At the core of Villarreal’s misfortune is a Texas law that allows the state to prosecute someone who obtains nonpublic information from a government official if he or she does so “with intent to obtain a benefit.” Villarreal operates her popular news-sharing operation on Facebook, where her page, Lagordiloca News, has amassed 200,000 followers as of this writing.
So to jail Villarreal, police alleged that she ran afoul of that law when she retrieved information from Laredo Police Department Officer Barbara Goodman and proceeded to publish those two aforementioned stories, because she potentially benefited by gaining more Facebook followers. Missing from that analysis is that every journalist, reporter, or media pundit has an “intent to benefit” when she or he publishes a story, whether it is to attract viewers, readers, or subscribers. Soliciting information from government officials—who, as Villarreal’s case exemplifies, sometimes feed reporters information—is called a “scoop,” and it’s not new.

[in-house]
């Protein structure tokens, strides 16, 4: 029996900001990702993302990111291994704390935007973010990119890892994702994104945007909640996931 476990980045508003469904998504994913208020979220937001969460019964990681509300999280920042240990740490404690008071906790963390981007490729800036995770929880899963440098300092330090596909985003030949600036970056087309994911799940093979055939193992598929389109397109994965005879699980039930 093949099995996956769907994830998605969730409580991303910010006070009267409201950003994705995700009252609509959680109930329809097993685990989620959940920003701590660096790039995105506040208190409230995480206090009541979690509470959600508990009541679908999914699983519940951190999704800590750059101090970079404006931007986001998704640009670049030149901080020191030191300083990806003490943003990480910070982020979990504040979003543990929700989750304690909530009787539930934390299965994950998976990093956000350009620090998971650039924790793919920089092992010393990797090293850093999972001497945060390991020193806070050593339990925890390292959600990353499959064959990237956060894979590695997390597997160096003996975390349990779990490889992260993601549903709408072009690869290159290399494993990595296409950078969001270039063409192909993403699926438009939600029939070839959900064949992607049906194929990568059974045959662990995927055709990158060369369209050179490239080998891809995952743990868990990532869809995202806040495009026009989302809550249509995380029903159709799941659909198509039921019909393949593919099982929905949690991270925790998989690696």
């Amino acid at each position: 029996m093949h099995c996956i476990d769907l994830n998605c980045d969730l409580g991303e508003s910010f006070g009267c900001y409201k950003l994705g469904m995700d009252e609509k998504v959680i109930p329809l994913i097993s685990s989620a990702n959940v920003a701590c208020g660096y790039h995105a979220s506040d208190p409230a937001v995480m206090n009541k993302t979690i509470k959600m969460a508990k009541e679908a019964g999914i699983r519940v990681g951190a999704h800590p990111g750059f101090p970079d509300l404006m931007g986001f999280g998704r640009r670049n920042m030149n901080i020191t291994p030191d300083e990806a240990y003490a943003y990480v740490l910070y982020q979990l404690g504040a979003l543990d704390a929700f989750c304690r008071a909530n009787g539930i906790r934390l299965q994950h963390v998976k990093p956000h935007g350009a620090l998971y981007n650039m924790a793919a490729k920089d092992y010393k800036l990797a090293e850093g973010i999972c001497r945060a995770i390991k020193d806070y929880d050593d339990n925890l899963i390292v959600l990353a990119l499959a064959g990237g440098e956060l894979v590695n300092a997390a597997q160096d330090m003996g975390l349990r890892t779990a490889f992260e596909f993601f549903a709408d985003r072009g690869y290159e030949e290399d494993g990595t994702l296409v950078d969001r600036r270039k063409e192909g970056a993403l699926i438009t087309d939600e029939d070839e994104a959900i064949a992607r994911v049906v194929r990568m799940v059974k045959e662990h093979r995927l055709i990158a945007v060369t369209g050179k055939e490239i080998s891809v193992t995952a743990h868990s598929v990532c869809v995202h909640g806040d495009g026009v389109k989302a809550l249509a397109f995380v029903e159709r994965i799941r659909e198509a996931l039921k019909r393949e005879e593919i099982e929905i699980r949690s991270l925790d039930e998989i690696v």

Yet it was an argument that, in some sense, resonated with Judge Priscilla Richman, the chief jurist on the 5th Circuit, who almost certainly voted in favor of reconsidering the court’s ruling. “In fact, Villareal’s [sic] Complaint says that she ‘sometimes enjoys a free meal from appreciative readers, . . . occasionally receives fees for promoting a local business [and] has used her Facebook page [where all of her reporting is published] to ask for donations for new equipment necessary to continue her citizen journalism efforts,” she wrote in August, rebuking Ho’s conclusion. “With great respect, the majority opinion is off base in holding that no reasonably competent officer could objectively have thought that Villareal [sic] obtained information from her back-door source within the Laredo Police Department with an ‘intent to benefit.'”